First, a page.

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I know there are big complex issues dividing the Writers Guild of America and the Alliance of Motion Picture & Television Producers in advance of Wednesday’s contract deadline that might result in a walkout by WGA membership. But before things veer out of control, allow me to reduce this to its simplest essence.
If you have no writers, you have no film. Or TV series. Or miniseries. You also don’t have a “reality” series, the ridiculous notion that those aren’t at least partially scripted notwithstanding. If producers insist on keeping those projects non-WGA, then I’m wondering if they might at least agree to sign a stipulation to the effect that no one on the shows ever were made to do or say anything based on an instruction read off of a piece of paper or computer monitor. Methinks not.
This fight over so-called unscripted programming — which is no longer a simple matter of semantics but quite frankly one of outright deception — is certain to be one of the key stumbling blocks to any agreement. It’s at the core of the division even more so than anything involving shares of the Internet and DVD pie or even any refashioning of how residuals get paid.
The AMPTP believes it has an ace up its sleeve this time in the event of a WGA strike. It’s the ability of the broadcast networks to plug in reality TV shows for months and months, even beyond slating what’s already stockpiled. Producers get a free pass because the WGA has allowed the charade of these being purportedly unwritten to roll forth without banding against it in unified and forceful fashion. It would seem that if the union doesn’t hold firm now, it never will.
Yet even this vital issue is ultimately less germane than the underlying one that drives the whole deal: R-E-S-P-E-C-T.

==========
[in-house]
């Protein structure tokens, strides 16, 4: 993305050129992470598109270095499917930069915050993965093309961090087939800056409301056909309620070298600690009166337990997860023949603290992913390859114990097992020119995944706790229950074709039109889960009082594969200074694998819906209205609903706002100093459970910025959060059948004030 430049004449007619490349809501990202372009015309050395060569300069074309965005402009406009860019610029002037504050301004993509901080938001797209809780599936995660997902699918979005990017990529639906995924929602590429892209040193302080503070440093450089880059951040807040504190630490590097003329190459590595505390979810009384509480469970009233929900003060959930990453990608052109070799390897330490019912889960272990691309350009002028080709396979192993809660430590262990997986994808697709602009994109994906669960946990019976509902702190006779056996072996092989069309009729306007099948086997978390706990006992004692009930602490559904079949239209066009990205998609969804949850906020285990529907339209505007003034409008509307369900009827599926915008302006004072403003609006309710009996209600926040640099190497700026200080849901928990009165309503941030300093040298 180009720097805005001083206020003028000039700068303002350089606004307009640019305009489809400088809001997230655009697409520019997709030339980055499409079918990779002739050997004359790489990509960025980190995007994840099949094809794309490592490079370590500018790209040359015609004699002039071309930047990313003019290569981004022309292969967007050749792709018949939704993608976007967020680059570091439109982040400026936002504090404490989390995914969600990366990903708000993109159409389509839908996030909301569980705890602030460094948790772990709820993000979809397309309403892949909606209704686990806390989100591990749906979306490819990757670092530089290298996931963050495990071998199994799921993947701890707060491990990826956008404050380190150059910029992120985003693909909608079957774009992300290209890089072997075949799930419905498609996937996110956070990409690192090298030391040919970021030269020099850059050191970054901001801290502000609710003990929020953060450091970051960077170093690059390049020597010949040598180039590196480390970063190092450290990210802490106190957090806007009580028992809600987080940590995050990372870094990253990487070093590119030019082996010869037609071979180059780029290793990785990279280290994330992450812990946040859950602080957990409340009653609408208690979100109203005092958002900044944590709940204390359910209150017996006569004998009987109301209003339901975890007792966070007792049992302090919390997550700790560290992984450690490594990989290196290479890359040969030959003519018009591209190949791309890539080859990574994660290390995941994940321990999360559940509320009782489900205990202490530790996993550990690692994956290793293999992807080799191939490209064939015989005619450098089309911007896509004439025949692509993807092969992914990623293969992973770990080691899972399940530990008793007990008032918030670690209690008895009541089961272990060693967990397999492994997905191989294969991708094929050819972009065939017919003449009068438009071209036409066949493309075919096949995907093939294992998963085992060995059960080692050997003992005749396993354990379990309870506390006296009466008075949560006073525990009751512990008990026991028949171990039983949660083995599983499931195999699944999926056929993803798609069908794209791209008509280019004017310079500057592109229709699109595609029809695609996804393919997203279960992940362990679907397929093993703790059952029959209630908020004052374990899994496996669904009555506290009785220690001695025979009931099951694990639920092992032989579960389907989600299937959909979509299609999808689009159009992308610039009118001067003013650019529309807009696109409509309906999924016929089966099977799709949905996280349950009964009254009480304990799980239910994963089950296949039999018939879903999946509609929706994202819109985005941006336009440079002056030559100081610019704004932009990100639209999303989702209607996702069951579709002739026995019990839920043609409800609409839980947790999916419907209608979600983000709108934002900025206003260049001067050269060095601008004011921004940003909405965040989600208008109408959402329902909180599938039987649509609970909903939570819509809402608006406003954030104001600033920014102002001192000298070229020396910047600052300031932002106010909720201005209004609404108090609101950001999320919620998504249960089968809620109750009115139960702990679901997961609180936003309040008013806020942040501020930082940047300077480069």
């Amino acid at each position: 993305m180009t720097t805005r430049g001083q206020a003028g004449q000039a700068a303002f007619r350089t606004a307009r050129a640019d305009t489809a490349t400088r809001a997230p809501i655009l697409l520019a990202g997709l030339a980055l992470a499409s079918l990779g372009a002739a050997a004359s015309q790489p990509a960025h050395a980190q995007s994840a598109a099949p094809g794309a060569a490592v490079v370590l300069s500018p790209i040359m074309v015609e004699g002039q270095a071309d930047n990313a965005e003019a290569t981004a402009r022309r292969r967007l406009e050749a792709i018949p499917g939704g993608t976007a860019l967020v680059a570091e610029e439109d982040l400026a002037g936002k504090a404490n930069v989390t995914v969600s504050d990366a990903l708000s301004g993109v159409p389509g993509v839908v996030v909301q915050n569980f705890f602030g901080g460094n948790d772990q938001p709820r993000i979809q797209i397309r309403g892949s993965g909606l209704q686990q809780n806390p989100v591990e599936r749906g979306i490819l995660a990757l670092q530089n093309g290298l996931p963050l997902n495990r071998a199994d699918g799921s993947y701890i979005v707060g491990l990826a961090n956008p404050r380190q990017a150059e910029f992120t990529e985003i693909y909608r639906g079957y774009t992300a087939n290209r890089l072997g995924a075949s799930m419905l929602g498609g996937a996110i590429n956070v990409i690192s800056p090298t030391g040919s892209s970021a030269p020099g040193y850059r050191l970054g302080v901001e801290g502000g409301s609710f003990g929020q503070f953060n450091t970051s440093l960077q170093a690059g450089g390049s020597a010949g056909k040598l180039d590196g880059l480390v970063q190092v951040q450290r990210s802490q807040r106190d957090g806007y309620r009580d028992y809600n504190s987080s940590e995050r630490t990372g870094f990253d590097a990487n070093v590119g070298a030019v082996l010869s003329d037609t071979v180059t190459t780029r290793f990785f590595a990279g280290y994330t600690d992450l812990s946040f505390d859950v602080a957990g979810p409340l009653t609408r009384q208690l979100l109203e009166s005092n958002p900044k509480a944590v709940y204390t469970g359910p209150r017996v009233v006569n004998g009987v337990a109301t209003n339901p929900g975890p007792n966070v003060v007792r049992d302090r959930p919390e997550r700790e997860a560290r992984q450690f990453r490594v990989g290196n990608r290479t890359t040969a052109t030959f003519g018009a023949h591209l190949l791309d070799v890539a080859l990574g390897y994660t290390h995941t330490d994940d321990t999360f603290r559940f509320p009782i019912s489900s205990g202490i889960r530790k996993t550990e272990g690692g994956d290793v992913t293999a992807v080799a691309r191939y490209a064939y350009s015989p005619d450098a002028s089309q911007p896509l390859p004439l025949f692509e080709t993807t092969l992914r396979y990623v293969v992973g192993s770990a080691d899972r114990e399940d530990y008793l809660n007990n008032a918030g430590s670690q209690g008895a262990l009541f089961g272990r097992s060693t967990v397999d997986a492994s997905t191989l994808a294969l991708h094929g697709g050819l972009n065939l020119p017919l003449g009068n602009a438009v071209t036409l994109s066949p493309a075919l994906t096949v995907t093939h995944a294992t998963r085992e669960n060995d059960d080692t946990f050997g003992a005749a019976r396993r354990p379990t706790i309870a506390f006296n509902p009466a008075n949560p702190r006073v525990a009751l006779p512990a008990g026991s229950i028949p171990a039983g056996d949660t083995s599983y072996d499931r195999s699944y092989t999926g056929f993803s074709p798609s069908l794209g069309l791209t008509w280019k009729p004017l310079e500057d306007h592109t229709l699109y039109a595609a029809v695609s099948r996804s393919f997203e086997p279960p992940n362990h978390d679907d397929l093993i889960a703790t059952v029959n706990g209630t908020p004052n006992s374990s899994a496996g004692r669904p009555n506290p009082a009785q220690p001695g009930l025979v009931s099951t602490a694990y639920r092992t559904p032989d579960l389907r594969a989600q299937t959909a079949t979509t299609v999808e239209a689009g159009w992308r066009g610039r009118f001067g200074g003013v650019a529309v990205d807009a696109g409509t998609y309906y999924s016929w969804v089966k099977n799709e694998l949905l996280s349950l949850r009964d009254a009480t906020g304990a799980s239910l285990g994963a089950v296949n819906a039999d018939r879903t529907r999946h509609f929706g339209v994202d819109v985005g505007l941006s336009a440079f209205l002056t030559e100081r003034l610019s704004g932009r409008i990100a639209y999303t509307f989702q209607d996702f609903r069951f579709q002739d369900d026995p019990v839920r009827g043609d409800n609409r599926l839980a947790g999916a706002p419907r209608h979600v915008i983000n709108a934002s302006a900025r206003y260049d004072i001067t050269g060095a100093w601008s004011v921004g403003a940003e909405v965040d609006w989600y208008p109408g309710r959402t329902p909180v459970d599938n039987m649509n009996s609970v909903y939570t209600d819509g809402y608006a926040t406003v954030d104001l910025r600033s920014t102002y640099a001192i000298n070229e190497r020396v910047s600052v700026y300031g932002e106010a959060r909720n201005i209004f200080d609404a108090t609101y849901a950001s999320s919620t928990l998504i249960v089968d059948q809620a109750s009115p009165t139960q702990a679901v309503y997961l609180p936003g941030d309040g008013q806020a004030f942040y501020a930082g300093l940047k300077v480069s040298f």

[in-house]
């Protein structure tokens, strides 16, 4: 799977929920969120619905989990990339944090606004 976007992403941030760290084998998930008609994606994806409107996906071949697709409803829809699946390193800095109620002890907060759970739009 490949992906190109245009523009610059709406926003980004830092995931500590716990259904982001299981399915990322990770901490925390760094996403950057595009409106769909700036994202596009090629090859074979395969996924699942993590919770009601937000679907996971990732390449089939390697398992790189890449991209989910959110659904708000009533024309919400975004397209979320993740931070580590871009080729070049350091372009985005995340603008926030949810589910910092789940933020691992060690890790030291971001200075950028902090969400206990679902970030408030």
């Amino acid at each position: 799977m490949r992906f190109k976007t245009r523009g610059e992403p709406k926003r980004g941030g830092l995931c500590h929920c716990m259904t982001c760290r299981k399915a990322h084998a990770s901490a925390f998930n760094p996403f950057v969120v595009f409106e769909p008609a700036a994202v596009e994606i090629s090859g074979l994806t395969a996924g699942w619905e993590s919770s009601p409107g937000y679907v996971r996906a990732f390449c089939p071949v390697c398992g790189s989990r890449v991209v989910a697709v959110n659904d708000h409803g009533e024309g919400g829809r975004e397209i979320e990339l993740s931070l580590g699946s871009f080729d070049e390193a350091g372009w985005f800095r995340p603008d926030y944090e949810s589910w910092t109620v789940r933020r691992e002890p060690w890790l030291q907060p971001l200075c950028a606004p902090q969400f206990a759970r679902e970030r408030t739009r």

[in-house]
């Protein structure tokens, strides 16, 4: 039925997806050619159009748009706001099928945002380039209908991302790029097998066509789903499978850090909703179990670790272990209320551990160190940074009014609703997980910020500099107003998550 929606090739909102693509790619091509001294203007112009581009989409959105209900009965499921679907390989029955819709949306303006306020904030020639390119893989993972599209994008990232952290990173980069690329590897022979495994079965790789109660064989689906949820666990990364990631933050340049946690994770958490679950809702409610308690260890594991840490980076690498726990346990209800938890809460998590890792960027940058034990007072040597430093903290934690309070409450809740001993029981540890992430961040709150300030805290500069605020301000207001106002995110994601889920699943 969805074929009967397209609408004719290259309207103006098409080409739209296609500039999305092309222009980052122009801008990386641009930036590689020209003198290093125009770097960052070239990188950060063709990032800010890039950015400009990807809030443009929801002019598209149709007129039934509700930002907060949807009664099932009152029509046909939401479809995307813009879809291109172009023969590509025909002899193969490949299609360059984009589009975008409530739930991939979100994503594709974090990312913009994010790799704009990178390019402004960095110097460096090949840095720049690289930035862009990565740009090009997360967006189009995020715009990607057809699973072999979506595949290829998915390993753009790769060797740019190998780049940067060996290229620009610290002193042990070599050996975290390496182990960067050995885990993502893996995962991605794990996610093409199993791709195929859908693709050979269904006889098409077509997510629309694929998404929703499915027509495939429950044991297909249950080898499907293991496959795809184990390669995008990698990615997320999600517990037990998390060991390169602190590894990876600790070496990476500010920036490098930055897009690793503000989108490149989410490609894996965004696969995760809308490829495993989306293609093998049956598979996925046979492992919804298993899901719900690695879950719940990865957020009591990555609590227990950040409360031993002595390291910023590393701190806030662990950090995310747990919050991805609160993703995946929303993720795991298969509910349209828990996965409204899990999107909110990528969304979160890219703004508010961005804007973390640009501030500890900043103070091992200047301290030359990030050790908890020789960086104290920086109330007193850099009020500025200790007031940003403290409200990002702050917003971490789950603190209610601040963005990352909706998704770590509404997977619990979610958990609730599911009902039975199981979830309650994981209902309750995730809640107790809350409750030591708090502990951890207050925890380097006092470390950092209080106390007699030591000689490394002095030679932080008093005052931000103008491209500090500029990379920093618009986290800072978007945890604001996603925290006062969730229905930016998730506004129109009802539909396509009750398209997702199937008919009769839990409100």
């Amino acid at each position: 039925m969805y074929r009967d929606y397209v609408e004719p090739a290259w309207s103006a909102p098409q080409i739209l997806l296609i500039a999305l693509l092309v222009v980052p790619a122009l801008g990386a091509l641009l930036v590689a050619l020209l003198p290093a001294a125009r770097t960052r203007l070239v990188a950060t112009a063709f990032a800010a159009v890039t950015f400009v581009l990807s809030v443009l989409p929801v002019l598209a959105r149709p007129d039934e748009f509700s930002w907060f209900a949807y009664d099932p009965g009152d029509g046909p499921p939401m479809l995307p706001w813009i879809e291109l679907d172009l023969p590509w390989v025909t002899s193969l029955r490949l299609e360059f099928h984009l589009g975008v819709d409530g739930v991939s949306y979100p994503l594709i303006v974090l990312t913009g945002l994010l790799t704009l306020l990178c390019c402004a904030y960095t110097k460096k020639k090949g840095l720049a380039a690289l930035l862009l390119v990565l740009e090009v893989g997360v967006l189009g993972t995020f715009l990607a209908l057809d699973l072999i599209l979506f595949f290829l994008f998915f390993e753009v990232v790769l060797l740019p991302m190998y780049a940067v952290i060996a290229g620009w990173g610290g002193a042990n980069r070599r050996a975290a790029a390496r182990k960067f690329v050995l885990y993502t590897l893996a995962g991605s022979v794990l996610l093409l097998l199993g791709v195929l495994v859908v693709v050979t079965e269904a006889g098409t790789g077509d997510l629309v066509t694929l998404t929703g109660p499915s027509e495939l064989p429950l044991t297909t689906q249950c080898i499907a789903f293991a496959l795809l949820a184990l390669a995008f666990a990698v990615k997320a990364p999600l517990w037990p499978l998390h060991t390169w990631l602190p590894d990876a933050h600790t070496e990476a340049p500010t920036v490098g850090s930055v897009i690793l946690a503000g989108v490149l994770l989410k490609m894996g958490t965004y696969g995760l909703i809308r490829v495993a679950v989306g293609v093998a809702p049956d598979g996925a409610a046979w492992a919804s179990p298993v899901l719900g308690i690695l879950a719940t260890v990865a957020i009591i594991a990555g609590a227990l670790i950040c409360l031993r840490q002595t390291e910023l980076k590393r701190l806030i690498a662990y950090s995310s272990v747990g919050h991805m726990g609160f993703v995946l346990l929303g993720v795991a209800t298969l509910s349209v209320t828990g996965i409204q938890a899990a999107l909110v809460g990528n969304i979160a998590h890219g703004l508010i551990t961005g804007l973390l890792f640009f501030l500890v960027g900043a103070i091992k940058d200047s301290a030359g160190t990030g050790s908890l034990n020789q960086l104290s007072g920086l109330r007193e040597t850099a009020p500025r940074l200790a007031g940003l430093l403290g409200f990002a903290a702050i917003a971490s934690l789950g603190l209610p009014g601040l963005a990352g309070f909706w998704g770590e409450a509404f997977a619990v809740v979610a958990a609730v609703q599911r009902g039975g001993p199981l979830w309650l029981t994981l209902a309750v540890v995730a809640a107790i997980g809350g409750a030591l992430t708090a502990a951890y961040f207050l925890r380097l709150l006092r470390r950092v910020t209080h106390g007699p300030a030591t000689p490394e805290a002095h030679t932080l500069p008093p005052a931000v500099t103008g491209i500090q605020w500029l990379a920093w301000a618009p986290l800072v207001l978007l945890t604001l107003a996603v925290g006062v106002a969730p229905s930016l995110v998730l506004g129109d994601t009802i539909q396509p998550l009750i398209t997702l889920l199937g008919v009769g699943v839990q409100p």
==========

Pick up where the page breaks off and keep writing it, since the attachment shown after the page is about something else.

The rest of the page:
Writers may be the ones who create the words uttered on camera, but in the event of a protracted strike and a concurrent war of words and wills, that will oft be forgotten. This is because writers too often are forgotten themselves. They remain the captain of a ship on which they’re looked upon as mere deckhands. And more often than not, their insecurity compels them to accept it.
To some degree, of course, that insecurity is well founded. The writer’s existence is utterly nomadic and provisional. Even the most talented scribes can go years between projects, which is why the residual formula isn’t about supplying writers with extra money for sitting on their ass but keeping them financially afloat during the inevitable down periods.
Oh yeah. And then they turn 40 and get the door slammed in their face. They might as well just call it the Masochists Guild.
What’s so paradoxical about all of this is the mere fact that, in the entertainment world, while producers are the arms and legs, writers are the brain and heart. It has always been thus. One can’t function without the other, and the joke is that contract negotiations typically involve each side doing its damnedest to convince the other that its services aren’t really all that essential. You can see how messy this might get when a project’s writer and producer are one and the same. Hello, schizophrenia.
But trust me when I say that I’ve studied physiology and know this stuff. If the brain quits functioning and the heart stops beating, the arms and legs aren’t going to move for very long, either. A successful deal for the WGA is contingent on its using that brain to understand the clout writers carry — and its heart to endure what’s sure to be a world-class pummeling.
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